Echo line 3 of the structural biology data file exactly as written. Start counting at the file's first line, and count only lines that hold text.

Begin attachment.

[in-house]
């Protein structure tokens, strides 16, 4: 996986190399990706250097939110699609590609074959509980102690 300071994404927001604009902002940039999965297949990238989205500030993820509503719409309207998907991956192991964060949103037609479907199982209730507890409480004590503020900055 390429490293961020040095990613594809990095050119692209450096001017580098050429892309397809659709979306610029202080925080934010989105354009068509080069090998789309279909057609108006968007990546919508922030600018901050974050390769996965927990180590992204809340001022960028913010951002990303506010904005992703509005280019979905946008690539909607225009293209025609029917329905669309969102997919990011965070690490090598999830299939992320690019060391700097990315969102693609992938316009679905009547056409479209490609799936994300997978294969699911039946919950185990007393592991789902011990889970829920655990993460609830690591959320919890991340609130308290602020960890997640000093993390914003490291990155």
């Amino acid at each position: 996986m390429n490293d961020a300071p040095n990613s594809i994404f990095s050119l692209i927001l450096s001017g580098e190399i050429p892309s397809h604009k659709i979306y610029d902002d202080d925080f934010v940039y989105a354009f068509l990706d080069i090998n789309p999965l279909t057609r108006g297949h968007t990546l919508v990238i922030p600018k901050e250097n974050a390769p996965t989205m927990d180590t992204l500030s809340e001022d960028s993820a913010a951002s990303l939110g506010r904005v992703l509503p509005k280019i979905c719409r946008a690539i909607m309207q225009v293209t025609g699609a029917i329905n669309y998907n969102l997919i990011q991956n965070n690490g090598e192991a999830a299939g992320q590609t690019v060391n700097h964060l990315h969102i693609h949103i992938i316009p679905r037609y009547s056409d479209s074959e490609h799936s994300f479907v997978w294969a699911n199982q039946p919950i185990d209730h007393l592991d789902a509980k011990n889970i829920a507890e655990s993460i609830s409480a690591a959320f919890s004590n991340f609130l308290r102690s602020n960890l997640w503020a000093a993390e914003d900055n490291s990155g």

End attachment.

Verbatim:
């Amino acid at each position: 996986m390429n490293d961020a300071p040095n990613s594809i994404f990095s050119l692209i927001l450096s001017g580098e190399i050429p892309s397809h604009k659709i979306y610029d902002d202080d925080f934010v940039y989105a354009f068509l990706d080069i090998n789309p999965l279909t057609r108006g297949h968007t990546l919508v990238i922030p600018k901050e250097n974050a390769p996965t989205m927990d180590t992204l500030s809340e001022d960028s993820a913010a951002s990303l939110g506010r904005v992703l509503p509005k280019i979905c719409r946008a690539i909607m309207q225009v293209t025609g699609a029917i329905n669309y998907n969102l997919i990011q991956n965070n690490g090598e192991a999830a299939g992320q590609t690019v060391n700097h964060l990315h969102i693609h949103i992938i316009p679905r037609y009547s056409d479209s074959e490609h799936s994300f479907v997978w294969a699911n199982q039946p919950i185990d209730h007393l592991d789902a509980k011990n889970i829920a507890e655990s993460i609830s409480a690591a959320f919890s004590n991340f609130l308290r102690s602020n960890l997640w503020a000093a993390e914003d900055n490291s990155g």